Sunday, October 25, 2009

The Chassis Returns!


All restorations have their own little milestones, which seem to take the project into the next phase. This is one such milestone, where the chassis has arrived back from being sandblasted and etch primed. As mentioned earlier in the blog, this chassis is from a JB van and will be used to mount the 1622cc engine and the 1954 J-Van body.

New Brake Pedal Bushing


Even the brake pedal has been re-bushed! This most likely means also that the shaft on the brake pedal mounting bracket has been machined, with the brake pedal bush supplied to suit.

Diff Casing Ready to Assemble


This photo shows the diff casing and left side axle tube after being sandblasted and etch primed. All openings had blanks made to protect the internals from the sand while being blasted. The crown wheel and pinion used was taken from a 1955 Austin Westminster, and has a ratio to 4:1. Once on the road, the new diff arrangement will give the van a much better cruising speed on the open roads and freeways around Perth.

Saturday, October 10, 2009

Trial Fitting Front Axle Parts



Here we have the trial fitting of the new front axle components. The front axle required considerable building up of metal where bolts and springs had caused serious wear. The picture also shows the new king pins as fitted to the re-bushed wheel stubs. Also visible is the new phosphor bronze thrust washer that sits between the wheel stub and axle. Kim made the felt washers out of the new felt rings sold to go on car batteries. He cut them to size and naturally used red for port and green for starboard. Kim’s comment: “Yes, another small and pedantic point!” The cylinder near the shock absorber mount on the axle of the left (port) side photo is a drift made to remove and replace the bushes in the wheel stubs. Note the new black tapered wedges inside the U-bolts on the axle.

Kim used small engine core plugs to replace the plugs found on the bottom of the wheel stubs, with a rubber sealant applied before being tapped in to place.

Front Suspension Components


Pictured are the front suspension components painted in primer. The front springs were dismantled, cleaned and hot re-set to the correct camber before being reassembled. Kim used brake pipe of the correct diameter cut to length as spacing tubes to hold the bolts that run across the top of the springs, which worked well. The front bumper brackets also needed heating and straightening.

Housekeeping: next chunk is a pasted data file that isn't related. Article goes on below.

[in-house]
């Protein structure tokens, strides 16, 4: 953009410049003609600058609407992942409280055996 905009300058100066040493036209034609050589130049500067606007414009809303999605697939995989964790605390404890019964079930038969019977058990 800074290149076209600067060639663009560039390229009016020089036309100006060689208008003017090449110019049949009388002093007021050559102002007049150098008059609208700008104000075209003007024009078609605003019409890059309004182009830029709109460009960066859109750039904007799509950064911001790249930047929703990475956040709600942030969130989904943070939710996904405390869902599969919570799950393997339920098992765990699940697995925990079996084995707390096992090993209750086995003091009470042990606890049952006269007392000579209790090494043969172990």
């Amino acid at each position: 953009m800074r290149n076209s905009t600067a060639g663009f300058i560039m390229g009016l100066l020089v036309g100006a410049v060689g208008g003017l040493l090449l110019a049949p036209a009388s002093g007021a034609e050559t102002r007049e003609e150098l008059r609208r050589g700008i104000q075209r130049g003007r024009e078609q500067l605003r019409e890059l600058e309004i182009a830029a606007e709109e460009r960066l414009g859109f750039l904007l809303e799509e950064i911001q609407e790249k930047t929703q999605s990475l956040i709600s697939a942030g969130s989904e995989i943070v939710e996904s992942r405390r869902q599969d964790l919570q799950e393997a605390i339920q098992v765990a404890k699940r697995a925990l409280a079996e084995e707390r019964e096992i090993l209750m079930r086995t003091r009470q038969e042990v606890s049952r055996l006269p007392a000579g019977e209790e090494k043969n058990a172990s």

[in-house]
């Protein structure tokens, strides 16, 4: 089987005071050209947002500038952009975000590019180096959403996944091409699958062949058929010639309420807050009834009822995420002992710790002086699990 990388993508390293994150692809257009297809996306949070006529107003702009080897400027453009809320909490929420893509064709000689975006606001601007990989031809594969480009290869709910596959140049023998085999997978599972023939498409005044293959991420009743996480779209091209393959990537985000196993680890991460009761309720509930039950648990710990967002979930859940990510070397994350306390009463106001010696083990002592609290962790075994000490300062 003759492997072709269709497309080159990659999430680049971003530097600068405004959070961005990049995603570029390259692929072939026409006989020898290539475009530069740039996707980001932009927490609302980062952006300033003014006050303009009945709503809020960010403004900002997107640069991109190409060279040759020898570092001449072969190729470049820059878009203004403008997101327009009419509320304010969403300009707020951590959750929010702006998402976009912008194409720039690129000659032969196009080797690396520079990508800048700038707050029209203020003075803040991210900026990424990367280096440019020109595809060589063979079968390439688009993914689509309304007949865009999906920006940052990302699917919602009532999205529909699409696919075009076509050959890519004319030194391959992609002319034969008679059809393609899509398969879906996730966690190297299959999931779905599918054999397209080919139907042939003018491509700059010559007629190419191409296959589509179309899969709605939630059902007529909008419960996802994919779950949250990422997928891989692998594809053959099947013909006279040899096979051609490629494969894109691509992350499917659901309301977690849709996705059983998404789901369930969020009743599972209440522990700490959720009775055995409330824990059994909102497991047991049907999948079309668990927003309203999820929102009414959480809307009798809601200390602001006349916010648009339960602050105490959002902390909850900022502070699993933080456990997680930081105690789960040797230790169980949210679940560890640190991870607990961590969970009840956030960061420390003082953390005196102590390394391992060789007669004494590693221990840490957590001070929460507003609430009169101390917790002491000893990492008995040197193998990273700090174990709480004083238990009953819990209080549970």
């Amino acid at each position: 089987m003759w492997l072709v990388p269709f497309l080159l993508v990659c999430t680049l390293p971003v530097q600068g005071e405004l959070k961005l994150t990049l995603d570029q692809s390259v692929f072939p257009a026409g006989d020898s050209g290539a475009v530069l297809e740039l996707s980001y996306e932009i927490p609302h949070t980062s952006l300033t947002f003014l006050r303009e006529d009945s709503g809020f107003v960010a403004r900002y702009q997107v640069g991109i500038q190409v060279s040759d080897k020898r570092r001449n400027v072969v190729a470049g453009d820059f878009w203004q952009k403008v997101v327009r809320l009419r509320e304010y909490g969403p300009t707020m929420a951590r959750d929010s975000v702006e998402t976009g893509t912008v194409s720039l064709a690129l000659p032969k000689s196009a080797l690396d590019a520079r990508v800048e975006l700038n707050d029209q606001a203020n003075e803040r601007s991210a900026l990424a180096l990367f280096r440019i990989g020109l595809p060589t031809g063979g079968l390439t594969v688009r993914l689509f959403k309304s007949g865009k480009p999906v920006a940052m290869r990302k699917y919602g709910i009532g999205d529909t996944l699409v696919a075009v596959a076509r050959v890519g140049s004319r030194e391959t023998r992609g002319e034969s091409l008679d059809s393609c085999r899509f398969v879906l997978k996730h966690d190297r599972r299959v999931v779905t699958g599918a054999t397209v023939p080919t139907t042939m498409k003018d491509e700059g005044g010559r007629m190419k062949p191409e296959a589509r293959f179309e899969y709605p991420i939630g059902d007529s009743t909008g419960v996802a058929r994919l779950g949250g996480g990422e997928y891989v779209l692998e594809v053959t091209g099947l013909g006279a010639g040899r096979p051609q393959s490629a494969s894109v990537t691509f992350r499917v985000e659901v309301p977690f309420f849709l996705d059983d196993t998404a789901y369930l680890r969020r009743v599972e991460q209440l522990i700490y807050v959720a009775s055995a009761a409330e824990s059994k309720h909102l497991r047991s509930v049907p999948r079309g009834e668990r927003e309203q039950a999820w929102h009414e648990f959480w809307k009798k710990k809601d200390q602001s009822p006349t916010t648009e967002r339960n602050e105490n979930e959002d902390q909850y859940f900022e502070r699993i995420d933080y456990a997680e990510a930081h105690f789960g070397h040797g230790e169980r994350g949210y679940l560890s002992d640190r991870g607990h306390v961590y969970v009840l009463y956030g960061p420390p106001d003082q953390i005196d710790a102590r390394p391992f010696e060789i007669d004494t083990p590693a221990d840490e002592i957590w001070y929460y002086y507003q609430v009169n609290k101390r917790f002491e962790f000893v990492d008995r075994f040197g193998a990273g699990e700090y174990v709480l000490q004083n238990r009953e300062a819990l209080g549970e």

Unfortunately the rear springs were badly rusted, and were used as templates for the local manufacture of a new pair of springs, at a cost of approximately $350 for the pair.

Friday, October 2, 2009

New Front U-Bolt Packers


Kim’s original suspension U-bolts were no longer serviceable so a search was made for suitable replacements. The U-bolts which best matched the original dimensions were, believe it or not, from a Suzuki 4WD!

The above picture shows the four new packing pieces Kim had made to fit under the new front spring U-bolts. The standard U-bolts for the Morris J-Van are rounded on the bend, while the Suzuki ones are squarer. To compensate for this Kim had new packing pieces made to fit. That’s the four rectangular pieces in the middle of the above photo. See, no problem is insurmountable!

The cylindrical things look to be aerosol can tops, simply used here as convenient stands.

Front Spring Packing Wedges


This photo shows an original Morris cast steel packing wedge (pictured on left) used between the front springs and the axle to ensure the spring angle is correct. Kim’s were broken and severely worn with the hole in the middle elongated due to back and forward movement of the spring on the axle. It was simply worn out and beyond use.

Kim took two of the packing pieces and built them up with bog to make them slightly oversized (pictured in centre). They were then used to make moulds at a local foundry in order to cast two new packing wedges in a bronze-based material. The slight over-sizing allowed for 1-2% shrinkage in the casting. The new bronze wedges were then machined to match the original Morris wedge (pictured on right) before being etch primed and painted black.

Kim comments that he now has two reproduction wedges that being cast in bronze will now last longer than he will!